Pitch Imperfect

By Gwyn Lurie   |   July 30, 2020

Remember the movie Home Alone? It’s a fantasy, a comedy, and a horror film wrapped in one. The parents leave for a family vacation and amidst the chaos of preparing to leave, they forget the most important thing… their son. So the kid gets left home alone with no grown-up in charge, no one to tell him what to do, no curfew, no sugar limits, etc. Which is all fun and games until the bad guys show up at his doorstep and there’s no one to protect him. No one to make the big decisions. To guard the door. To call for help. And all the kid’s left with are his wits and the questionable judgment of an adolescent.

That’s kind of how I feel these days. With no adult in charge, I’m hiding out in fear of a faceless enemy, with no overarching plan to fight back other than my wits, some cobbled together, constantly changing strategies and a cocktail of pessimism and optimism that changes daily and sometimes hourly, as I wait for help to arrive. Meanwhile, my fate is in the hands of an uncaring, unempathetic, brainless juggernaut that will stop at nothing to advance its own agenda… I’m talking, of course, about COVID-19.

No matter what side of this you’re on, mask or anti-mask, that’s a fact. This pandemic has lasted beyond what any of us anticipated and has tested everyone’s psychological endurance. The good folks at Google, people who are pretty darned good at analyzing terabytes of info, told their workers early on they weren’t expected back this calendar year. Now they’ve told their workers they don’t expect to see them physically until, at the earliest, next summer. If that’s Google’s analysis, it’s probably worth at least a (sobering) gander.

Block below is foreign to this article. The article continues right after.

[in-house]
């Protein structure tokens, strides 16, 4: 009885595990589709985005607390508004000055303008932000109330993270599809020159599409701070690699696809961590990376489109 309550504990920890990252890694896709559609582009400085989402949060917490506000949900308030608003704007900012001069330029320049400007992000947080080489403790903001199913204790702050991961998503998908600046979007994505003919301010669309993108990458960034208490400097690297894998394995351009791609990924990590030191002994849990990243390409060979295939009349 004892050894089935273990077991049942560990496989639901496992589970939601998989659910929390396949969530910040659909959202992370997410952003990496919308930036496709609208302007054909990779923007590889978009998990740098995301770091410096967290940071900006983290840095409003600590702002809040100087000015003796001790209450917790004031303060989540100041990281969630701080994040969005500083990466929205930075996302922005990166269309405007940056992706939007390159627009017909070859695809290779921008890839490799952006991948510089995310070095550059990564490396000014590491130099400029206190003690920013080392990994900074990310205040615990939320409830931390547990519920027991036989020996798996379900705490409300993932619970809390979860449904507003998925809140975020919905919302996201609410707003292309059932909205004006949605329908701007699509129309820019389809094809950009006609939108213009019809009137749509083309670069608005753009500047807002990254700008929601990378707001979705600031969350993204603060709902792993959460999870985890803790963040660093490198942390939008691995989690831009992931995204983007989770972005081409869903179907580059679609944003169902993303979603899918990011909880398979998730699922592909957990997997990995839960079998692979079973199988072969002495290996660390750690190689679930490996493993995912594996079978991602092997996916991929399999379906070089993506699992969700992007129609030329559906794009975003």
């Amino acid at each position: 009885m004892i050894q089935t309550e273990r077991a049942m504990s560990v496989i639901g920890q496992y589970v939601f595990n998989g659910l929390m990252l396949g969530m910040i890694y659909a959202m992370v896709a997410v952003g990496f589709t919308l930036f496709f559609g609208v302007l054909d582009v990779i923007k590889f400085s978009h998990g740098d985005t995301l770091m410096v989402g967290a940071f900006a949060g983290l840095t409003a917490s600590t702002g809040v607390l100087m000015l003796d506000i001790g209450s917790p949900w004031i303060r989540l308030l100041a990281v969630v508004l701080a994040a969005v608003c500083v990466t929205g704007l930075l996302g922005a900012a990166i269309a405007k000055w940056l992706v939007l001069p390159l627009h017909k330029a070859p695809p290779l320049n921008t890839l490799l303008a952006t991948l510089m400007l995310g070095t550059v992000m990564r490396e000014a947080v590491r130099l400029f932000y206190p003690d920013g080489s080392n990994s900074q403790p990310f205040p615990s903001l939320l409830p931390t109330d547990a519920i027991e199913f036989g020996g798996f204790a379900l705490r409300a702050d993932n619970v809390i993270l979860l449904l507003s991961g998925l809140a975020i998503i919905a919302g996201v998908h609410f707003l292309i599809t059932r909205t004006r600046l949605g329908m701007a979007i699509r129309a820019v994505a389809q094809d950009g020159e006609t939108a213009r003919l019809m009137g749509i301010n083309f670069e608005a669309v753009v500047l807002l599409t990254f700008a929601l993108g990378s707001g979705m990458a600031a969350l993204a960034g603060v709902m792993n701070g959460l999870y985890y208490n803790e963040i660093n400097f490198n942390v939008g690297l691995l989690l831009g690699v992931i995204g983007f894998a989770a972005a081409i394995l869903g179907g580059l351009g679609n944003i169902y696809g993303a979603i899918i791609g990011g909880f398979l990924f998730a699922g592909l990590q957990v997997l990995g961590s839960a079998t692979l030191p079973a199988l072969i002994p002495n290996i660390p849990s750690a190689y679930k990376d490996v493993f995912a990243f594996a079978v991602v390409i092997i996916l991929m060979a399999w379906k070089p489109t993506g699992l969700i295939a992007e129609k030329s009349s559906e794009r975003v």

I’d say things have gotten real, but we left the pier where “real” was docked long ago. Surreal is where we all live now. As if you needed more proof, Americans, grasping at straws for some sense of normalcy, started Major League Baseball’s 145th season last Thursday, with Dr. Fauci throwing out the first pitch. The game featured piped in cheers, cardboard cutouts of fans, and announcers that were off site presumably where they’d be safe from COVID-19… and Fauci’s wild throw. Still, all of that I could swallow in the Dali painting that has become our sur-reality.  

What I found more unsettling was you had Fauci appearing for the first time not as an expert or leader but as a celebrity. I know it’s sacrilege to criticize Saint Fauci, but with coronavirus surging to all-time highs in so many states including this one, it seemed like a weird time for the good doctor to be taking a victory lap. Perhaps he was just trying to provide a momentary distraction, but in so doing he only highlighted the fact that nothing is normal.

The whole eventencapsulated, for me, the U.S. COVID response in a single action. Fauci entered the stadium to high expectations (at least as indicated by the canned applause). But Fauci’s pitch was so far off it bore more resemblance to a pick-off throw. Perhaps that was due to pre-existing conditions – he says he practiced so much that he went into the game sore. He also said he “miscalculated the distance” which seems like something he might have also done with the coronavirus. Maybe we all did.  

During the game, players violated COVID protocols by spitting like camels and hugging each other after homers. At the end of the game even the charade that life was normal had not been achieved whatsoever, in fact quite the opposite: the Nationals voted to cancel their next series against the Marlins because of their lack of faith in how the pandemic is being handled. July has been an especially cruel month for Florida. It’s been all downhill since Tampa Bay signed Tom Brady in March.